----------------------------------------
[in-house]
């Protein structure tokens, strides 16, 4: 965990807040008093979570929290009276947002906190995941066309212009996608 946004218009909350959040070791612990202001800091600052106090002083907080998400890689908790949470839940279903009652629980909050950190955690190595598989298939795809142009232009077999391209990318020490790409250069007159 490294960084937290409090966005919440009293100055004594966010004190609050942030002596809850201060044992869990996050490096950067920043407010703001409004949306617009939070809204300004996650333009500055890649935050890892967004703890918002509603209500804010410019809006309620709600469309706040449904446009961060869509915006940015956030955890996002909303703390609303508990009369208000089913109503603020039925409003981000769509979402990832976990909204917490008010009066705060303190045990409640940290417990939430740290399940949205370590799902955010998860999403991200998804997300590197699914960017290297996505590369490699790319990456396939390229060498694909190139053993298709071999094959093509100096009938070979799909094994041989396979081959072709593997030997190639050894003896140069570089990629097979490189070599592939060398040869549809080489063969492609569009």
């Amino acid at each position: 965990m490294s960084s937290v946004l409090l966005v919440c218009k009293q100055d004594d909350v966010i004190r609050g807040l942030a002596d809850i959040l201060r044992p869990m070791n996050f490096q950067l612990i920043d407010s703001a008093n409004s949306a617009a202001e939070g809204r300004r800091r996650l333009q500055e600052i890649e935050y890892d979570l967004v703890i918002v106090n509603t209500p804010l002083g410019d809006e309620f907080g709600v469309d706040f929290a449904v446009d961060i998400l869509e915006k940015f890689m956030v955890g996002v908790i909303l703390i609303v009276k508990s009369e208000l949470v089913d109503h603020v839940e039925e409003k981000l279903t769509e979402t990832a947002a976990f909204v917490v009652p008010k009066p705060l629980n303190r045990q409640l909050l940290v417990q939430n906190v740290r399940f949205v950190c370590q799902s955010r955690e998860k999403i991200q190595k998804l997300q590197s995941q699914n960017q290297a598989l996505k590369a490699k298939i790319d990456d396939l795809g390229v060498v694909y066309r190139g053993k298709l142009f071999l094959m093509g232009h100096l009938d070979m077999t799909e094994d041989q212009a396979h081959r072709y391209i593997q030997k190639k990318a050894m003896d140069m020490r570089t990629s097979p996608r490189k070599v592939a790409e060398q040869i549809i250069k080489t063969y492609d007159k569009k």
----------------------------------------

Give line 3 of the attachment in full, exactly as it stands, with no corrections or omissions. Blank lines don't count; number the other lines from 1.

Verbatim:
């Amino acid at each position: 965990m490294s960084s937290v946004l409090l966005v919440c218009k009293q100055d004594d909350v966010i004190r609050g807040l942030a002596d809850i959040l201060r044992p869990m070791n996050f490096q950067l612990i920043d407010s703001a008093n409004s949306a617009a202001e939070g809204r300004r800091r996650l333009q500055e600052i890649e935050y890892d979570l967004v703890i918002v106090n509603t209500p804010l002083g410019d809006e309620f907080g709600v469309d706040f929290a449904v446009d961060i998400l869509e915006k940015f890689m956030v955890g996002v908790i909303l703390i609303v009276k508990s009369e208000l949470v089913d109503h603020v839940e039925e409003k981000l279903t769509e979402t990832a947002a976990f909204v917490v009652p008010k009066p705060l629980n303190r045990q409640l909050l940290v417990q939430n906190v740290r399940f949205v950190c370590q799902s955010r955690e998860k999403i991200q190595k998804l997300q590197s995941q699914n960017q290297a598989l996505k590369a490699k298939i790319d990456d396939l795809g390229v060498v694909y066309r190139g053993k298709l142009f071999l094959m093509g232009h100096l009938d070979m077999t799909e094994d041989q212009a396979h081959r072709y391209i593997q030997k190639k990318a050894m003896d140069m020490r570089t990629s097979p996608r490189k070599v592939a790409e060398q040869i549809i250069k080489t063969y492609d007159k569009k």